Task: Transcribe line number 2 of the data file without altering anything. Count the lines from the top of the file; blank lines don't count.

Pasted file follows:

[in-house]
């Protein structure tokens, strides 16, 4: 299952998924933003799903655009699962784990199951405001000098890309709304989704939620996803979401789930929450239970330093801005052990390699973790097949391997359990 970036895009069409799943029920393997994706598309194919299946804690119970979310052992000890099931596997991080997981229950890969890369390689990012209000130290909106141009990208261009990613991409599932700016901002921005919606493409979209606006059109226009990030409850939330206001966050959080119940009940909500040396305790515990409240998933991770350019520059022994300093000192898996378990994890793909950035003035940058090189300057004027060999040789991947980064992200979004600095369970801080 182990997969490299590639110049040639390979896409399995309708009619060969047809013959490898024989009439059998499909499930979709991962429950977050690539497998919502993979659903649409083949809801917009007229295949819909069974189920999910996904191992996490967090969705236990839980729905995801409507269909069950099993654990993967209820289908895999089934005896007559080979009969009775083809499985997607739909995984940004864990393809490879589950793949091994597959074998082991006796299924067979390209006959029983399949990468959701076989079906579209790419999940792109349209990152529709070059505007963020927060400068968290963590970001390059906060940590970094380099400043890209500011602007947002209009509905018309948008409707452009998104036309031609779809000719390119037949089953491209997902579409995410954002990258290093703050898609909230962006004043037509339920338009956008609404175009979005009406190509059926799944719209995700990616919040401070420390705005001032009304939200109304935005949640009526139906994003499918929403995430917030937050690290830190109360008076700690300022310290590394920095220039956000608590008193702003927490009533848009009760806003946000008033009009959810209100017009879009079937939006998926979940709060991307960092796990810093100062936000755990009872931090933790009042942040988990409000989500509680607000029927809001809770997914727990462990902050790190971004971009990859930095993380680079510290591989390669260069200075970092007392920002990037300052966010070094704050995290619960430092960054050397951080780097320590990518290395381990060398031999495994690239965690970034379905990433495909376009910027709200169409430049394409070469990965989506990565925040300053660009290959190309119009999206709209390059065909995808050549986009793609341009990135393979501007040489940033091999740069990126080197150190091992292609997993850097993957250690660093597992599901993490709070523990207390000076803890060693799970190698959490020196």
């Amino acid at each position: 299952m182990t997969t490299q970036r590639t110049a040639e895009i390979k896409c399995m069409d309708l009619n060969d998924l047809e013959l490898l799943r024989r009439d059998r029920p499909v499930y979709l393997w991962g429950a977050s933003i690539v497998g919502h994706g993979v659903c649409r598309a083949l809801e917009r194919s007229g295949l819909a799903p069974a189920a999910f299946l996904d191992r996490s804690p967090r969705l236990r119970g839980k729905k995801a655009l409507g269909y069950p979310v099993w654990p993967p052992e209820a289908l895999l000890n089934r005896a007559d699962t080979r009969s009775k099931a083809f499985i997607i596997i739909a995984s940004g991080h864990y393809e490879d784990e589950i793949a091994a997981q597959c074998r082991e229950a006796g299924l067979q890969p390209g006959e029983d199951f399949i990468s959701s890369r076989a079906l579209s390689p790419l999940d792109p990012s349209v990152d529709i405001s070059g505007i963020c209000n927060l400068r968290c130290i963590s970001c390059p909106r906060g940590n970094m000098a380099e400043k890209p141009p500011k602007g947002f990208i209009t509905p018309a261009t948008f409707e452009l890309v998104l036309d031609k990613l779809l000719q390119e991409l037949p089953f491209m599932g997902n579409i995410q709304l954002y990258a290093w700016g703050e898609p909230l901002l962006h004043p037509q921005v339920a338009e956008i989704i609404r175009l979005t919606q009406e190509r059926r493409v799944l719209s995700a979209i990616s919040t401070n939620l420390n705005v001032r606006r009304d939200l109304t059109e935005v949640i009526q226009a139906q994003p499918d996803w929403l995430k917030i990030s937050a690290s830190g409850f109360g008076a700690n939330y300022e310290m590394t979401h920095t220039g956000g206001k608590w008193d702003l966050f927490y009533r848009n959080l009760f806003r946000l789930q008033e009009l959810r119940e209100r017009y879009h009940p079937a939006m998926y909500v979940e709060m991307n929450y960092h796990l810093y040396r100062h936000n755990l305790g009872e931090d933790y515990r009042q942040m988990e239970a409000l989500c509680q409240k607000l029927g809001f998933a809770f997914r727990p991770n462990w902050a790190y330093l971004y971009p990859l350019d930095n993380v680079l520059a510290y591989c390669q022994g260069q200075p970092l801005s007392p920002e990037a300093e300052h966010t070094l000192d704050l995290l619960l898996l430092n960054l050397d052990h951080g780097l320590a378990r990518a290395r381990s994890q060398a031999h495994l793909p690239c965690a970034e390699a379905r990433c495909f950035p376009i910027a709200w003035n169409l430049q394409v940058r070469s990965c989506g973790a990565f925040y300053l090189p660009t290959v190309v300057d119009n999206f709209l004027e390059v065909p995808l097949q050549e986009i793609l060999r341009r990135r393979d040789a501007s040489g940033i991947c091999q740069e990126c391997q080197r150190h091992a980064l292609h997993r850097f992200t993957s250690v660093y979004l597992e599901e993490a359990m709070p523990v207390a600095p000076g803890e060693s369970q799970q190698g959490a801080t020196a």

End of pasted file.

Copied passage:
């Protein structure tokens, strides 16, 4: 299952998924933003799903655009699962784990199951405001000098890309709304989704939620996803979401789930929450239970330093801005052990390699973790097949391997359990 970036895009069409799943029920393997994706598309194919299946804690119970979310052992000890099931596997991080997981229950890969890369390689990012209000130290909106141009990208261009990613991409599932700016901002921005919606493409979209606006059109226009990030409850939330206001966050959080119940009940909500040396305790515990409240998933991770350019520059022994300093000192898996378990994890793909950035003035940058090189300057004027060999040789991947980064992200979004600095369970801080 182990997969490299590639110049040639390979896409399995309708009619060969047809013959490898024989009439059998499909499930979709991962429950977050690539497998919502993979659903649409083949809801917009007229295949819909069974189920999910996904191992996490967090969705236990839980729905995801409507269909069950099993654990993967209820289908895999089934005896007559080979009969009775083809499985997607739909995984940004864990393809490879589950793949091994597959074998082991006796299924067979390209006959029983399949990468959701076989079906579209790419999940792109349209990152529709070059505007963020927060400068968290963590970001390059906060940590970094380099400043890209500011602007947002209009509905018309948008409707452009998104036309031609779809000719390119037949089953491209997902579409995410954002990258290093703050898609909230962006004043037509339920338009956008609404175009979005009406190509059926799944719209995700990616919040401070420390705005001032009304939200109304935005949640009526139906994003499918929403995430917030937050690290830190109360008076700690300022310290590394920095220039956000608590008193702003927490009533848009009760806003946000008033009009959810209100017009879009079937939006998926979940709060991307960092796990810093100062936000755990009872931090933790009042942040988990409000989500509680607000029927809001809770997914727990462990902050790190971004971009990859930095993380680079510290591989390669260069200075970092007392920002990037300052966010070094704050995290619960430092960054050397951080780097320590990518290395381990060398031999495994690239965690970034379905990433495909376009910027709200169409430049394409070469990965989506990565925040300053660009290959190309119009999206709209390059065909995808050549986009793609341009990135393979501007040489940033091999740069990126080197150190091992292609997993850097993957250690660093597992599901993490709070523990207390000076803890060693799970190698959490020196």